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Susan Sontag’s Readers Respond, Remember, Re-read

There are few aspects of modern film that Susan Sontag didn’t address. She was well-known as a theorist, critic, director and writer and her words are deserving of attention from anyone who shares her passion for cinema. While I place myself in that category, I admit that I’ve been equally inspired by some of her less film-specific writings.

One of her best works is “Against Interpretation” (1963). It is a paper on art criticism that also provides an historical context for modern film analysis. In it, Sontag argues that content-based criticism doesn’t tell us anything new about art. The reason, she says, is that content-based criticism has a long history of positioning art as a poor imitation of reality. It reduces the art to the interpretation of a critic-of-the-moment, whose interminable search for an explanation or meaning outside the work does no service to the work itself.

Sontag’s main objection to “interpretation” is that the critic, or “interpreter,” inherits the role of uncovering “what’s behind” the illusion of art and therefore assumes superiority over the art and the befuddled masses who don’t know what the “thing” means. Like the cleric to the illiterate masses of yesteryear, the interpreter can impose meaning on the art rather than extract ideas from it. Sontag is, in my eyes, against hegemony rather than interpretation, per se.

Sontag identifies how “interpretation” oppresses art’s inherent creativity. From old Platonic and Aristotelian methods of dealing with art’s mimetic function or affect or to grid-like hermeneutic approaches that continued to define art criticism into the late 50s, what is troubling about some renditions of criticism are their prescriptive elements. Such “interpretation” can be reductive when it is used to play connect-the-dots in order to track certain tendencies, such as the Oedipal trajectory of the so-called classical realist narrative of Hollywood cinema.

Sontag suggests that we focus more attention on reconnecting content and form. She defines form, in a footnote, as temporal and spatial, as well as contextual. Thus, given the nature of cinema, it is arguably the ideal site for practicing Sontag’s descriptive version of analysis. She also wants us to see the sensuality of the film medium, rather than justify its existence, which doesn’t happen when we confuse a film with a theory or reduce an aesthetic experience to a single element.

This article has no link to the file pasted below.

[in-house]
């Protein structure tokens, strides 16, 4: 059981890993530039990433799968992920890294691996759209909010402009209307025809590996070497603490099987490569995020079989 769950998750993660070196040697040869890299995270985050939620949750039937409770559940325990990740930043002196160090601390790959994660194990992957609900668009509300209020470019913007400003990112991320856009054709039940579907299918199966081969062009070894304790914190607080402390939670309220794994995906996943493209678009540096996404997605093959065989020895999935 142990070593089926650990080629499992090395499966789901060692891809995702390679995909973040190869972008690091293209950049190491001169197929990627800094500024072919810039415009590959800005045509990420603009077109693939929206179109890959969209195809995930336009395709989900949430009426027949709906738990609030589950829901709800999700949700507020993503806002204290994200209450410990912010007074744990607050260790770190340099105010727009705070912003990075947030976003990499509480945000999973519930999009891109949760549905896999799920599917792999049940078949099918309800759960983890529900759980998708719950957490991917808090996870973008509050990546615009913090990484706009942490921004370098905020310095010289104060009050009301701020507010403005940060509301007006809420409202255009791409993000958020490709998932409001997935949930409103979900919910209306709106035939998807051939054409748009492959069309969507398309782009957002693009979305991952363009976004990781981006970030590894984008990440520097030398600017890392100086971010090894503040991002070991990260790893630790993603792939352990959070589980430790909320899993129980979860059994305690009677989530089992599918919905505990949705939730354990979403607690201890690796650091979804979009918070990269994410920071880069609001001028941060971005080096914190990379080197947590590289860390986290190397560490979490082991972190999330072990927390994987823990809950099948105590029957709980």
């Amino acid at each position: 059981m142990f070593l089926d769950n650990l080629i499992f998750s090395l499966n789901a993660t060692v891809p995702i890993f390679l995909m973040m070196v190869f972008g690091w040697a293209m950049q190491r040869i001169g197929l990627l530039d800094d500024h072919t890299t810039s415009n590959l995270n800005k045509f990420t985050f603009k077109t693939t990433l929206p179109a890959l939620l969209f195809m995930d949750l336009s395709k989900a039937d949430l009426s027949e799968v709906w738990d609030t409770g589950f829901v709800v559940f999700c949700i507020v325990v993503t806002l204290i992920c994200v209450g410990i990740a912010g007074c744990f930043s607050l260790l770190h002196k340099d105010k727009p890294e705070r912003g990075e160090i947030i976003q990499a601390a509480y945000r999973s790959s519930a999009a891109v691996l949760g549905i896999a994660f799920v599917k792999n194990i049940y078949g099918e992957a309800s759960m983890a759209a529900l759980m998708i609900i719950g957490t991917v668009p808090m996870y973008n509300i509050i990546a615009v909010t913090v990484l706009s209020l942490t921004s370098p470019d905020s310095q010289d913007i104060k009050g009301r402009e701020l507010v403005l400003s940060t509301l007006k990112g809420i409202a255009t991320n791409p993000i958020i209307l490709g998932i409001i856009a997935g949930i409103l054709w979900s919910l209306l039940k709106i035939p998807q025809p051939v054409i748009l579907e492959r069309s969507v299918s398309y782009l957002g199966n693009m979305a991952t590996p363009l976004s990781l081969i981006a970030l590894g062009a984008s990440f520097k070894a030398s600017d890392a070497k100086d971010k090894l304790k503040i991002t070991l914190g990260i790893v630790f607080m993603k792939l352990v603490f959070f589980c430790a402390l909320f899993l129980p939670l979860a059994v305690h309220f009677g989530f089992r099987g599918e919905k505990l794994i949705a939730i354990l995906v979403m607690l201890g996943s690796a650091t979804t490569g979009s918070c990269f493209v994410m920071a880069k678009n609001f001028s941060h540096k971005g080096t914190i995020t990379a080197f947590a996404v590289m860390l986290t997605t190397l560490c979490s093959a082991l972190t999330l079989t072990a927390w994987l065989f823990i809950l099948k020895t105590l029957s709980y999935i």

Sontag is implicitly returning to some very old ideas about the affect of art, perhaps the rhetoric and poetics of Longinus, especially as it relates to the immediacy of the cinematic experience. In fact, Sontag herself may seem old-fashioned to us now. Unlike Longinus, however, she is neither “afraid” of how the art will affect or trick us nor of what the cinema will reveal. Rather, her fear lies in what may be obscured when critics fail to describe adequately what is before them.

With this paper, Sontag, forever, set a tone for how academics have used “close analysis” in film. She espouses analysis that is faithful to the text, which is well worth retaining and reconsidering today. In retrospect, the central thesis of “Against Interpretation” provided the critical context for how film studies programs approached analysis in the mid-to-late 60s. As such, it belongs in the canon of critical film writing and should be required reading for every first year film student.

Jean Bruce is Assistant Professor in Film, New Media and Cultural Studies at the School of Image Arts, Ryerson University, Toronto with research interests in melodrama, popular media and consumer culture.

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